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LITTLE SONGS OF LONG AGO ***




Produced by Jason Isbell, June Troyer and the Online
Distributed Proofreading Team at http://www.pgdp.net





Transcriber's Note:

Irregular spelling, punctuation, and numbering preserved. Lyrics
contained in the music notation are marked as [Music: lyrics].
Ads from inside the dust jacket have been placed at the end.
Music repeat signs are shown like this: ||: :||.


Little
Songs of Long Ago

“More old Nursery Rhymes”

The original tunes harmonized
by
Alfred Moffat

Illustrated by
H. Willebeek Le Mair


Augener Ltd.
London

Philadelphia:
David McKay, Publisher,
604-8 So. Washington Square.




[Illustration]

Copyright, 1912, by Augener Ltd.
Printed in England.




Contents

Page
Dame get up and bake your pies 5
Dance a baby diddy 7
Young lambs to sell 9
Over the hills 11
Little Polly Flinders 13
The north wind 15
Old King Cole 17
Dance to your daddy 19
I saw three ships 21
Curly locks 23
London Bridge 25
Little jumping Joan 27
O dear, what can the matter be 29
There came to my window 31
The babes in the wood 33
Simple Simon 35
Where are you going to? 37
Lazy sheep 39
Three mice went to a hole 41
Four and twenty tailors 43
See Saw, Margery Daw 45
The crooked man 47
Lavender blue 49
Little Tom Tucker 51
A frog he would a-wooing go 53
The spider and the fly 55
I had a little nut tree 57
Goosey Gander 59
A little cock sparrow 61
Sleep baby, sleep 63


Uniform with this volume
Our Old Nursery Rhymes
30 Illustrations by the same Artist




[Illustration]


DAME GET UP AND BAKE YOUR PIES.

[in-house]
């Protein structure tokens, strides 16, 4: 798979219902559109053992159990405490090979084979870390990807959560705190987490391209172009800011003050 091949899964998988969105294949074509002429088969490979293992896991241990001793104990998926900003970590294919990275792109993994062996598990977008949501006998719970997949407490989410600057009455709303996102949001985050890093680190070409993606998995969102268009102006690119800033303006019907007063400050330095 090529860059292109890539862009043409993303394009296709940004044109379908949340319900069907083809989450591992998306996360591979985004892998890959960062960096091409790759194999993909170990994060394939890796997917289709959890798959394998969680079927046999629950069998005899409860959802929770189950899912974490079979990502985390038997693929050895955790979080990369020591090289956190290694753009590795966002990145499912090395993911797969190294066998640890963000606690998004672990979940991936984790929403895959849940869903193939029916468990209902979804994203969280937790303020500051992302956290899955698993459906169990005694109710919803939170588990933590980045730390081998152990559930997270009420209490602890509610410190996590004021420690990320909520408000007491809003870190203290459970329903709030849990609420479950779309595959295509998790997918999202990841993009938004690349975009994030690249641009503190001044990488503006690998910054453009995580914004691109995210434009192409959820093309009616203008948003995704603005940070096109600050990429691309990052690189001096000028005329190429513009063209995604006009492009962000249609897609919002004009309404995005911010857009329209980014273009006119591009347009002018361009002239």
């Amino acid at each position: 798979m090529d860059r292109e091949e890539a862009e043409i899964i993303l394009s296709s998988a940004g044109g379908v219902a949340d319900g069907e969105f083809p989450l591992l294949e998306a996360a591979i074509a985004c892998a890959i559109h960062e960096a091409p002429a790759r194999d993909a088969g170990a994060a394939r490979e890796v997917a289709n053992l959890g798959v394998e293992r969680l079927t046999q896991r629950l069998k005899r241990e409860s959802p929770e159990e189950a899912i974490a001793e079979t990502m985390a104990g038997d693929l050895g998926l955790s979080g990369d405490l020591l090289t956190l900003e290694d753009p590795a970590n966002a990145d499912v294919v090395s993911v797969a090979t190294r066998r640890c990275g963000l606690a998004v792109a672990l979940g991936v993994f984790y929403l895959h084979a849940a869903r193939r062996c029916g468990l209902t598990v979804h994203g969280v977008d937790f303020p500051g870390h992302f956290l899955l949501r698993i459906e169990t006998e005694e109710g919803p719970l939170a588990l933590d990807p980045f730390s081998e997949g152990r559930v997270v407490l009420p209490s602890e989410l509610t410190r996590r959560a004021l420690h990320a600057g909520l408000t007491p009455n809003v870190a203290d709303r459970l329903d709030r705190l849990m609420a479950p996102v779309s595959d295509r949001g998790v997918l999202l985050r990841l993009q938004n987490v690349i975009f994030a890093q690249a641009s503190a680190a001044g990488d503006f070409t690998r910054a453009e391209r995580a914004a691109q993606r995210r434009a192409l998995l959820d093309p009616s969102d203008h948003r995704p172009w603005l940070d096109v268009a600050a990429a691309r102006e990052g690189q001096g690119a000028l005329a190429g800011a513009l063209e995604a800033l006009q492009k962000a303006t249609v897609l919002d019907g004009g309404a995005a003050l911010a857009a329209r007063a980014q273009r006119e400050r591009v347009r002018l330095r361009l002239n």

[Music:

1. Dame, get up and bake your pies,
Bake your pies, bake your pies;
Dame, get up and bake your pies
On Christmas Day in the morning]

2. Dame, what makes your maidens lie?
Maidens lie, maidens lie;
Dame, what makes your maidens lie
On Christmas Day in the morning?

3. Dame, what makes your ducks to die? etc

4. “Their wings are cut, they cannot fly; etc.




[Illustration]


DANCE A BABY DIDDY.


[Music:

Dance a Baby Diddy,
What can mammy do wid ’e?
Sit in her lap,
Give it some pap,
And dance a Baby Diddy!]




[Illustration]


YOUNG LAMBS TO SELL.


[Music:

Young lambs to sell, young lambs to sell,
Young lambs to sell, young lambs to sell;
If I’d as much money as I could tell
I wouldn’t come here with young lambs to sell.
Two for a penny, eight for a groat,
As fine young lambs as ever were bought.]




[Illustration]


OVER THE HILLS AND FAR AWAY.


[Music:

1. Tom he was a piper’s son,
He learnt to play when he was young;
But all the tune that he could play,
Was “Over the hills and far away.”
Over the hills and a great way off
The wind shall blow my top-knot off!]

2. Tom with his pipe made such a noise
That he pleased both the girls and boys.
And so they stopped to hear him play
“Over the hills and far away.” etc




[Illustration]


LITTLE POLLY FLINDERS.


[Music:

Little Polly Flinders
Sat among the cinders
Warming her pretty little toes.
Her mother came and caught her
And smacked her little daughter
For spoiling her nice new clothes.]




[Illustration]


THE NORTH WIND DOES BLOW.


[Music:

The North Wind does blow
And we shall have snow;